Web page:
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Published: 16 June 2016

‘All-clear’ cancer diagnosis can have unintended consequences

A cancer false alarm could put people off checking out symptoms they develop in the future, according to a University of Surrey cancer research expert and scientists from University College London (UCL).

“Having an all-clear doesn’t guarantee that you won’t develop cancer in the future, especially as one in two people in the UK will be diagnosed with cancer during their lifetime,” said Dr Katriina Whitaker, Senior Lecturer and Lead in Cancer Care at the University.

More than 80 per cent of patients with potential cancer symptoms are given the all-clear after investigations. But, according to research published by the British Journal of General Practice, having a false alarm might discourage people from seeking help, even years later, if they notice possible symptoms of the disease again.

Dr Whitaker and researchers from the Health Behaviour Research Centre at UCL carried out interviews with men and women, aged 50 and over, reporting cancer ‘alarm’ symptoms, such as persistent change in bladder habits and rectal bleeding. They found that patients may delay seeking help for new or recurrent symptoms if they feel ‘over-reassured’ following a previous false alarm or felt under-supported at the time by the healthcare system.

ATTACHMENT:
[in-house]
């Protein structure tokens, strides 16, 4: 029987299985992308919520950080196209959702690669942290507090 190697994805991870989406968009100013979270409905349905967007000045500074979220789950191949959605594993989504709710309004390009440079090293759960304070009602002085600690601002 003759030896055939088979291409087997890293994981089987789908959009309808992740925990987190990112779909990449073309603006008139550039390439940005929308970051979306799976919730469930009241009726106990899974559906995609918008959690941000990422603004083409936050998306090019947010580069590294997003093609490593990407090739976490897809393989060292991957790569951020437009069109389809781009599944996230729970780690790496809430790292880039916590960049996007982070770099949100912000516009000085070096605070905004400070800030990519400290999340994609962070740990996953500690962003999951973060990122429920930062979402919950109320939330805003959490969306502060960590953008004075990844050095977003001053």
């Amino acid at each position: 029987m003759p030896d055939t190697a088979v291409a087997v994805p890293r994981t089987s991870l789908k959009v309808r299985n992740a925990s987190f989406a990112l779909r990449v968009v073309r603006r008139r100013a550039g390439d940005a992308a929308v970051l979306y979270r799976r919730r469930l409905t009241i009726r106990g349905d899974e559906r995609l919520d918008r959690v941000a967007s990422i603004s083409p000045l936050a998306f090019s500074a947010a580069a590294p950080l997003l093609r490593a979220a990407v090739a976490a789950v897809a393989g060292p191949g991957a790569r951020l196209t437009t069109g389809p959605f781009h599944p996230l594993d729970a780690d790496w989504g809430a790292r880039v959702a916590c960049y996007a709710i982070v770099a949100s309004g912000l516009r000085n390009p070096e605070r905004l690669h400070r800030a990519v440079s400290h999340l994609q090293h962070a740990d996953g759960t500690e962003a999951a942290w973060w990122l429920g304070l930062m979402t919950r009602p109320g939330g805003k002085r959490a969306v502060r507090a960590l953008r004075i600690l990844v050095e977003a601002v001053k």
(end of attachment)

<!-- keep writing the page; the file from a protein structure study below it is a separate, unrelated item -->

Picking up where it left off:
Over-reassurance led patients to think that they did not need professional help as they had previous experience to understand the problem. If patients felt unsupported and believed they had been treated dismissively, some had concerns they might appear to be a hypochondriac or making a fuss if they had future symptoms checked out.

Dr Whitaker said: “There is a careful balance between not worrying people who have been given the all-clear, with making sure they are empowered to seek help if symptoms return or they experience new symptoms. There may be simple steps that health care professionals can take to ‘safety-net’ people, such as giving support and information during the investigation period.”

Lead author Dr Cristina Renzi, a Cancer Research UK health expert at UCL, said: “Patients who go to their GP with symptoms are obviously relieved to find out that they don’t have cancer. But, as our research shows, it’s important that they don’t have a false sense of security and understand they should still seek help if they notice new or recurrent symptoms.”

The researchers concluded that providing appropriate, balanced information to patients who have a cancer false alarm, including making sure they don’t feel foolish about having sought help, might encourage them to check out any future symptoms earlier. When cancer is diagnosed at an early stage, treatment is more likely to be successful.

Sara Hiom, Cancer Research UK’s director of early diagnosis, said: “It’s vitally important that anyone with possible cancer symptoms gets them checked out as soon as possible, and that includes people who have had a false alarm in the past. You’re not wasting your doctor’s time and may well save time in the long run - most cancers are picked up after patients seek help about symptoms and acting promptly on these can mean treatments are simpler and more effective. More research is needed into the best ways to ensure patients are never discouraged from talking to their GP about symptoms, even after receiving an all-clear.”

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